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Security versus user friendly.

By Aivaras Voveris
on November 3, 2009

One of the core part of a qualitatively website is its security. There are lots of sub-categories in security and I am only going to cover one of them.

So you have this new project and a request to pay seriously a lot attention to making it user-friendly (accessibility issues, etc.)

While you are designing application in your mind and thinking about this superb idea to make the website more user friendly, a colleague of yours (usually the one which is not that much into computers) asks to check out her laptop, because the password simply do not works, even though she is 100% sure that the password is correct.

What you actually do is come to her laptop, take a look at flashy little lights somewhere next to keyboard, then smile and click caps-lock button. She looks at you with those eyes telling that she treats you like an extraordinary computer expert.

The story is great, but how is it related to security and user-friendly application? Disable the need of case sensitivity. If this sounds crazy keep on reading, if not, I hope that at least a story about a caps-lock lady was interesting.

How to achieve this? Oh, just use strtolower(); before actually hashing the password. Experts would probably laugh a lot, but lets explore this idea deeper.

Say that John has the following password: BritneyRocks58
So this password’s strength is somewhere between low and medium. This password has uppercase, lower case letters and digits, which make it quite cool, because of the use of 3 different location areas in ASCII table meaning a brute force attack (if password’s hash is exposed) a longer process. However, the password is based on words from dictionary and makes cracking the password an easier task.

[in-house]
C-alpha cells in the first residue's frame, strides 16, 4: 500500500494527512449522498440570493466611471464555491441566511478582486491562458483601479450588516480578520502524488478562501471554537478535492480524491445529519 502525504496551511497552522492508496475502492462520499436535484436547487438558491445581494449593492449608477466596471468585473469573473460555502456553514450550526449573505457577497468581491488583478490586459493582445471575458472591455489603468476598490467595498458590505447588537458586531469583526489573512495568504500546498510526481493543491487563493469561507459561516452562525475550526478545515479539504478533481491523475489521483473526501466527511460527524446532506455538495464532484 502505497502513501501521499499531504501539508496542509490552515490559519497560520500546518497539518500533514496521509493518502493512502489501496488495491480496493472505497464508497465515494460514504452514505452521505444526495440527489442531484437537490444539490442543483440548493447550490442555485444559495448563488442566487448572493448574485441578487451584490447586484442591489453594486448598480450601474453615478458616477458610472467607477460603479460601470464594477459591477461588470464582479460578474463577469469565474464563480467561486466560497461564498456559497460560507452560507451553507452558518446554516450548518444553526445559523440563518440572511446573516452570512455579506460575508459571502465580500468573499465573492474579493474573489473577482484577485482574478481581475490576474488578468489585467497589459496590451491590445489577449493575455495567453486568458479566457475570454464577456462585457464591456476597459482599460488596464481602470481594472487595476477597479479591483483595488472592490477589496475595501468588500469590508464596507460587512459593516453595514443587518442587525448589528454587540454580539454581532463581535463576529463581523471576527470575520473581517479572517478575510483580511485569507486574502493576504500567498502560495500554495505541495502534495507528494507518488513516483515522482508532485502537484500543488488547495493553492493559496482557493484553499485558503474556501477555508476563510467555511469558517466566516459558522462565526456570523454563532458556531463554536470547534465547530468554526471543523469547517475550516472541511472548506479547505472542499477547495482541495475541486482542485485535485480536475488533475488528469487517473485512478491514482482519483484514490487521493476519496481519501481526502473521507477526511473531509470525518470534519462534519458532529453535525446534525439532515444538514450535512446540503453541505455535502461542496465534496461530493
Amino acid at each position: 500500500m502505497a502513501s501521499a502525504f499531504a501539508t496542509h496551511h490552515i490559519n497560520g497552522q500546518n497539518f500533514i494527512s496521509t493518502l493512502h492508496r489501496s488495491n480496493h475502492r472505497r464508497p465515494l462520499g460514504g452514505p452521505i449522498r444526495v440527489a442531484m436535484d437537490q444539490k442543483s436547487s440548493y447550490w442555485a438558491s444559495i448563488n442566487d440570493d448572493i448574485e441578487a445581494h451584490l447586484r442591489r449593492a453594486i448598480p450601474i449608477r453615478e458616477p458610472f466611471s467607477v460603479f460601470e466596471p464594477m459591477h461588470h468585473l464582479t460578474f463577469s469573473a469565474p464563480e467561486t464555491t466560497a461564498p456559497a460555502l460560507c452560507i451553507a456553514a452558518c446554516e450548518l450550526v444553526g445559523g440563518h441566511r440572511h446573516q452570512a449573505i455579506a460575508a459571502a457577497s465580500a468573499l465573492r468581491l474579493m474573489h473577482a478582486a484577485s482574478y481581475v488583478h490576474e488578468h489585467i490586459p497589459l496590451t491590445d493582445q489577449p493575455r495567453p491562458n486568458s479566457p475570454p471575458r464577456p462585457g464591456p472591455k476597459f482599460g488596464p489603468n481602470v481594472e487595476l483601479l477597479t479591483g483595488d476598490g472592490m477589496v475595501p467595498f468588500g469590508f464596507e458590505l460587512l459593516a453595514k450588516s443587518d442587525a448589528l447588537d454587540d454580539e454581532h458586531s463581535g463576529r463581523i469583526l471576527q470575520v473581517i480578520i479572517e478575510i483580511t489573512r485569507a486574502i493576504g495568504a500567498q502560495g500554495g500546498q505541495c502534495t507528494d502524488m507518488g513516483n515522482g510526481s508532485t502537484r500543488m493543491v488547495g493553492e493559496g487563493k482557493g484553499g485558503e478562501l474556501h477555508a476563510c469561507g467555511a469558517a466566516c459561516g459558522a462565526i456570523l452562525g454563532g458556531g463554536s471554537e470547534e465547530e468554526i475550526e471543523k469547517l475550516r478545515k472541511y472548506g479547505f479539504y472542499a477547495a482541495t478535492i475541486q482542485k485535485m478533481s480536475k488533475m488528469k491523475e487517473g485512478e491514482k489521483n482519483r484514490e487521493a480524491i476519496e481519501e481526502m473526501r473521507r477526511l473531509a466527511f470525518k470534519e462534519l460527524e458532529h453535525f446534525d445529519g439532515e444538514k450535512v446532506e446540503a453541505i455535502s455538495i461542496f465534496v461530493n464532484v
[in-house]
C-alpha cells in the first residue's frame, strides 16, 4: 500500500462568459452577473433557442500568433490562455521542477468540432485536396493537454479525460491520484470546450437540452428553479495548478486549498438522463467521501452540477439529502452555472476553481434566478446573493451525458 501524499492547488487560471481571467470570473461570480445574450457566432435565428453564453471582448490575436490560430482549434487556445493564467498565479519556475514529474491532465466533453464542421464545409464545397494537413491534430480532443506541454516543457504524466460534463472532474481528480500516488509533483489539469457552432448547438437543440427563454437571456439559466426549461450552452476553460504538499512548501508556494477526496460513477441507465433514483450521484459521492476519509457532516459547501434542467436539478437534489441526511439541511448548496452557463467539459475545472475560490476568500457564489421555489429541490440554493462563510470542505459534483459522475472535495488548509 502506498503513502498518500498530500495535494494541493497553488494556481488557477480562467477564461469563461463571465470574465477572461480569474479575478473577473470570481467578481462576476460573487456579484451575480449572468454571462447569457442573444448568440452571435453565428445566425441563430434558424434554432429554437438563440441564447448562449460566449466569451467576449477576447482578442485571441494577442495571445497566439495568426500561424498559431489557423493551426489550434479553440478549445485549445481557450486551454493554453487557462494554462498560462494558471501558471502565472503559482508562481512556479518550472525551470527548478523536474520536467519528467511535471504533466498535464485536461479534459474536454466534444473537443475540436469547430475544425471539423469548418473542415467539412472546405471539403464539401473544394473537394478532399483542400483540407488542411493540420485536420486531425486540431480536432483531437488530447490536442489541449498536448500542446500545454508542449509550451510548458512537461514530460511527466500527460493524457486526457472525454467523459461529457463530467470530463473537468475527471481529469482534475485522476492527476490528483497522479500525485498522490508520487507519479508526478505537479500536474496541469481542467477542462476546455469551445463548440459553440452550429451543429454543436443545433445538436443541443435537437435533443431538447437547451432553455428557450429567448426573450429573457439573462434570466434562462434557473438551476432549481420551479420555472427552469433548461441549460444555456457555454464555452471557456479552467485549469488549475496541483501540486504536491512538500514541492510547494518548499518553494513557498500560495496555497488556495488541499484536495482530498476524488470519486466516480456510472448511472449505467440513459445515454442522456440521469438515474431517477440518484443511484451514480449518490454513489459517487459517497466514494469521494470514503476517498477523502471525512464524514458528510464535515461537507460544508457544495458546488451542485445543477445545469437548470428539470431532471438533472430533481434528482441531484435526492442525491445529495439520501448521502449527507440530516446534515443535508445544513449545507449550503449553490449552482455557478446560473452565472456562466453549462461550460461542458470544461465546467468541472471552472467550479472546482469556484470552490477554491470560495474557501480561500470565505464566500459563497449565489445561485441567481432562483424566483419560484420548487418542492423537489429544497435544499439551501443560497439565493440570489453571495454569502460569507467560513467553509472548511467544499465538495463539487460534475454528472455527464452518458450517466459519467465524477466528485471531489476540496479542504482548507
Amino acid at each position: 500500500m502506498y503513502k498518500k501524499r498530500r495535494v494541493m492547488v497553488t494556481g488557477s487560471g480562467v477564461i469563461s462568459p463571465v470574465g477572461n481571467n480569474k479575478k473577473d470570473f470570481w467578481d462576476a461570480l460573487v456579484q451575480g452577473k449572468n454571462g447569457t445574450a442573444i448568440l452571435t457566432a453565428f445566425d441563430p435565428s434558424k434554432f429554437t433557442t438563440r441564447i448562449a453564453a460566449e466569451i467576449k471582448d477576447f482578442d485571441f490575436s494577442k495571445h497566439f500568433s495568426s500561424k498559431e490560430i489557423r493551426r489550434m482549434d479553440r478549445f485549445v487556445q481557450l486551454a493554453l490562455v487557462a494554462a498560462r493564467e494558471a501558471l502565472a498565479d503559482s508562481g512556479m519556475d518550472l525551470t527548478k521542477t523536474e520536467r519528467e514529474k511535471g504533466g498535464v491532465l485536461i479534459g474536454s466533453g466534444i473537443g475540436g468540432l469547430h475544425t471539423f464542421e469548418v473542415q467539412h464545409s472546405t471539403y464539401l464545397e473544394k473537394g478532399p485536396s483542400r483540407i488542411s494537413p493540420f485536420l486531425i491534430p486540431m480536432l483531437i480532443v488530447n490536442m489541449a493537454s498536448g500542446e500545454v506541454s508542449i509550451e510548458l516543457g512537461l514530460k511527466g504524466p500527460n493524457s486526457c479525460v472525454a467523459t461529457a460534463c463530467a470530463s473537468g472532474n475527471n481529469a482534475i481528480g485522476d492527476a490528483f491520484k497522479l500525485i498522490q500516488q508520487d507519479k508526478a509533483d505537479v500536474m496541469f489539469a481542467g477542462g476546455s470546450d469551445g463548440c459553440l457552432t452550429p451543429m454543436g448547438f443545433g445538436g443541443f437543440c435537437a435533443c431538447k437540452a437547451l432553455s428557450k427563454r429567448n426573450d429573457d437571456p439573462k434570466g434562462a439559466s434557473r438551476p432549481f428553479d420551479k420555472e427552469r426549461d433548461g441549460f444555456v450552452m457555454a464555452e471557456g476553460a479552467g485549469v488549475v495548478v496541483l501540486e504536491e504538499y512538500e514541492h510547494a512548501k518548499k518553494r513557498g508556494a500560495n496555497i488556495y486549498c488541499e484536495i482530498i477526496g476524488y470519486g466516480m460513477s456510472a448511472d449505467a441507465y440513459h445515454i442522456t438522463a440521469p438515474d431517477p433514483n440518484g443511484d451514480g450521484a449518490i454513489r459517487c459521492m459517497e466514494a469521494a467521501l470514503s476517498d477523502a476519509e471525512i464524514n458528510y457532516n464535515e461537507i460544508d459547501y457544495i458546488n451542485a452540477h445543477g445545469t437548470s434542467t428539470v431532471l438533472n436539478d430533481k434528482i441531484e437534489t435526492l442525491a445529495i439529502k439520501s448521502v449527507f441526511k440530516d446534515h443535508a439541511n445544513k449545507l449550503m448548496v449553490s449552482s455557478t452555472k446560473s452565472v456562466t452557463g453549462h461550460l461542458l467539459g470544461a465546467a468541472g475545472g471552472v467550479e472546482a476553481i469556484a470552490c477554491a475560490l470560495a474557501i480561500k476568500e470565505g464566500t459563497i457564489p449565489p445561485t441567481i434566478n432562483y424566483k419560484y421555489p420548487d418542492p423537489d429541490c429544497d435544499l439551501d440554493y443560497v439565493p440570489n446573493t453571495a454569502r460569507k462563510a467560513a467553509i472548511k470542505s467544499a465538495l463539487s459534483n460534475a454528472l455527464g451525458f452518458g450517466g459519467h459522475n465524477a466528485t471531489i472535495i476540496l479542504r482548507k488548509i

Looks like this whole analysis is telling that switching all uppercase letters to lowercase is actually a bad idea. It’s not, or – that depends. When password is converted to lowercase characters, we only increase the probability to type the password you have just seen your friend typing and if that is the case, security is nothing to do with this.

Give us some salt!
System operators are frequently telling their colleagues at work that password looking similar to “hfu213giuhXI” is just prefect.

That is where the salt comes in. What if we add a string like this “fhshp’;$ %^)(AV_something_random_more” and only then hash the password for verification? Simple, we can forget about application users’ getting caught into caps-lock issues. Password’s strength is high now, because we have some user inputted characters and our salt, making the range of character groups in ASCII table very wide. Even sysops have weaker passwords then a-zA-Z0-9s and special characters. By the day when I am writing this article, brute-forcing user’s password would take longer then the user’s information’s value would fade away.

Function to do the task for you:

function hashString($sString = ''){
	$sHash = strtolower($sString);
	$sHash = sha1($sString);
	$sHash .= 'Your own set of random characters here';

	//hashing one more time, makes the eta field in bruteforcer go even more wilder, but consumes more server resources
	$sHash = md5($sHash);
	return $sHash;

Happy coding,
Aivaras Voveris